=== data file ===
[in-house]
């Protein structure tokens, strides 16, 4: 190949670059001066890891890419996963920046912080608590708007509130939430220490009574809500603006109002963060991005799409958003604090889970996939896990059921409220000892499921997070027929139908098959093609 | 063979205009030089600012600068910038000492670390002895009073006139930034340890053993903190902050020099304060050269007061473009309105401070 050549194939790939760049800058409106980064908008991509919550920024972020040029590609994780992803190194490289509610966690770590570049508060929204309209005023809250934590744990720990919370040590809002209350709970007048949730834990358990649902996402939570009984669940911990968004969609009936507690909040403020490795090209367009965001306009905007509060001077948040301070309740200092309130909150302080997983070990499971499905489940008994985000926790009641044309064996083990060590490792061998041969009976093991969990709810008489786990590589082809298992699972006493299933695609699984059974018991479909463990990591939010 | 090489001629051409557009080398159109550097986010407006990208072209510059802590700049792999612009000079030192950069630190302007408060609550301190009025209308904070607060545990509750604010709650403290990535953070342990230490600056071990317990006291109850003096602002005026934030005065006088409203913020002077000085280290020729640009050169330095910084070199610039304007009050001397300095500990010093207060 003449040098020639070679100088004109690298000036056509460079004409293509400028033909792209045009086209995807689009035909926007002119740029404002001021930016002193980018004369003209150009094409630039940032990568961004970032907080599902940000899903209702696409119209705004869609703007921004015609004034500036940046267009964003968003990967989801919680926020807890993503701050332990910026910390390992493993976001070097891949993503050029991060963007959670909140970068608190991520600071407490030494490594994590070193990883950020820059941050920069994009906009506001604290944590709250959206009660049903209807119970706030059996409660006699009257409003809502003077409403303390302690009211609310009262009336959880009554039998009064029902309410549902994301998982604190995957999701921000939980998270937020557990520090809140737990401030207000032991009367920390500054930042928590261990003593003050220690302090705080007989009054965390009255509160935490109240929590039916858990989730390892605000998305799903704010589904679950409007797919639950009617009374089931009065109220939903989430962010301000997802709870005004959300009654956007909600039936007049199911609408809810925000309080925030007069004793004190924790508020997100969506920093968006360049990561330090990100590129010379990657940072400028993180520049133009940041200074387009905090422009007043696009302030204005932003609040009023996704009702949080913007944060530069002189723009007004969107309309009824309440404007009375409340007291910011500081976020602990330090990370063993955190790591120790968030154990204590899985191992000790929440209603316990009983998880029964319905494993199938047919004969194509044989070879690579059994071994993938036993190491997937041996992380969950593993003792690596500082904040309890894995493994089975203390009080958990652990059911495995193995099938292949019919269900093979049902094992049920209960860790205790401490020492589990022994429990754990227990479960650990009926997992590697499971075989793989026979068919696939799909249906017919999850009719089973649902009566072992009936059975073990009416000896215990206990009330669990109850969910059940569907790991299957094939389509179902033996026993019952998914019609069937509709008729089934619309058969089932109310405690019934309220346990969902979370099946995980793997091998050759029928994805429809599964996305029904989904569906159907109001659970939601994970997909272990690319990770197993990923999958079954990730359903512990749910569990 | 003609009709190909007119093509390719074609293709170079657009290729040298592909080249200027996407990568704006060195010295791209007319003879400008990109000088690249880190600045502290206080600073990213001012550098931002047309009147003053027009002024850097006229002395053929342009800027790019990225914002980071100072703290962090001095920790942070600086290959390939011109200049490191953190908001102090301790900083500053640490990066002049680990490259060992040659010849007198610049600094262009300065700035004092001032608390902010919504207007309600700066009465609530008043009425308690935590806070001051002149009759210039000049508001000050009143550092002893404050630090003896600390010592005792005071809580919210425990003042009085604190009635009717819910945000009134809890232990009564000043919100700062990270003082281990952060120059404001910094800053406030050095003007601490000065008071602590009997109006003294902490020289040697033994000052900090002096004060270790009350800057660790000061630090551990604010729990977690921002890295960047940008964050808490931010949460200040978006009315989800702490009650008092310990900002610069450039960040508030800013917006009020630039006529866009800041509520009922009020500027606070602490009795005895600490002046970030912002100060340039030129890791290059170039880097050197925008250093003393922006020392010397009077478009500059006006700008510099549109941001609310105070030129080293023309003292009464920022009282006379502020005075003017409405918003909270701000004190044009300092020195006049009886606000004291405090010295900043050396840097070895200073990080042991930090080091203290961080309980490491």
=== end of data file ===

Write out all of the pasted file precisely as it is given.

[in-house]
């Protein structure tokens, strides 16, 4: 190949670059001066890891890419996963920046912080608590708007509130939430220490009574809500603006109002963060991005799409958003604090889970996939896990059921409220000892499921997070027929139908098959093609 | 063979205009030089600012600068910038000492670390002895009073006139930034340890053993903190902050020099304060050269007061473009309105401070 050549194939790939760049800058409106980064908008991509919550920024972020040029590609994780992803190194490289509610966690770590570049508060929204309209005023809250934590744990720990919370040590809002209350709970007048949730834990358990649902996402939570009984669940911990968004969609009936507690909040403020490795090209367009965001306009905007509060001077948040301070309740200092309130909150302080997983070990499971499905489940008994985000926790009641044309064996083990060590490792061998041969009976093991969990709810008489786990590589082809298992699972006493299933695609699984059974018991479909463990990591939010 | 090489001629051409557009080398159109550097986010407006990208072209510059802590700049792999612009000079030192950069630190302007408060609550301190009025209308904070607060545990509750604010709650403290990535953070342990230490600056071990317990006291109850003096602002005026934030005065006088409203913020002077000085280290020729640009050169330095910084070199610039304007009050001397300095500990010093207060 003449040098020639070679100088004109690298000036056509460079004409293509400028033909792209045009086209995807689009035909926007002119740029404002001021930016002193980018004369003209150009094409630039940032990568961004970032907080599902940000899903209702696409119209705004869609703007921004015609004034500036940046267009964003968003990967989801919680926020807890993503701050332990910026910390390992493993976001070097891949993503050029991060963007959670909140970068608190991520600071407490030494490594994590070193990883950020820059941050920069994009906009506001604290944590709250959206009660049903209807119970706030059996409660006699009257409003809502003077409403303390302690009211609310009262009336959880009554039998009064029902309410549902994301998982604190995957999701921000939980998270937020557990520090809140737990401030207000032991009367920390500054930042928590261990003593003050220690302090705080007989009054965390009255509160935490109240929590039916858990989730390892605000998305799903704010589904679950409007797919639950009617009374089931009065109220939903989430962010301000997802709870005004959300009654956007909600039936007049199911609408809810925000309080925030007069004793004190924790508020997100969506920093968006360049990561330090990100590129010379990657940072400028993180520049133009940041200074387009905090422009007043696009302030204005932003609040009023996704009702949080913007944060530069002189723009007004969107309309009824309440404007009375409340007291910011500081976020602990330090990370063993955190790591120790968030154990204590899985191992000790929440209603316990009983998880029964319905494993199938047919004969194509044989070879690579059994071994993938036993190491997937041996992380969950593993003792690596500082904040309890894995493994089975203390009080958990652990059911495995193995099938292949019919269900093979049902094992049920209960860790205790401490020492589990022994429990754990227990479960650990009926997992590697499971075989793989026979068919696939799909249906017919999850009719089973649902009566072992009936059975073990009416000896215990206990009330669990109850969910059940569907790991299957094939389509179902033996026993019952998914019609069937509709008729089934619309058969089932109310405690019934309220346990969902979370099946995980793997091998050759029928994805429809599964996305029904989904569906159907109001659970939601994970997909272990690319990770197993990923999958079954990730359903512990749910569990 | 003609009709190909007119093509390719074609293709170079657009290729040298592909080249200027996407990568704006060195010295791209007319003879400008990109000088690249880190600045502290206080600073990213001012550098931002047309009147003053027009002024850097006229002395053929342009800027790019990225914002980071100072703290962090001095920790942070600086290959390939011109200049490191953190908001102090301790900083500053640490990066002049680990490259060992040659010849007198610049600094262009300065700035004092001032608390902010919504207007309600700066009465609530008043009425308690935590806070001051002149009759210039000049508001000050009143550092002893404050630090003896600390010592005792005071809580919210425990003042009085604190009635009717819910945000009134809890232990009564000043919100700062990270003082281990952060120059404001910094800053406030050095003007601490000065008071602590009997109006003294902490020289040697033994000052900090002096004060270790009350800057660790000061630090551990604010729990977690921002890295960047940008964050808490931010949460200040978006009315989800702490009650008092310990900002610069450039960040508030800013917006009020630039006529866009800041509520009922009020500027606070602490009795005895600490002046970030912002100060340039030129890791290059170039880097050197925008250093003393922006020392010397009077478009500059006006700008510099549109941001609310105070030129080293023309003292009464920022009282006379502020005075003017409405918003909270701000004190044009300092020195006049009886606000004291405090010295900043050396840097070895200073990080042991930090080091203290961080309980490491």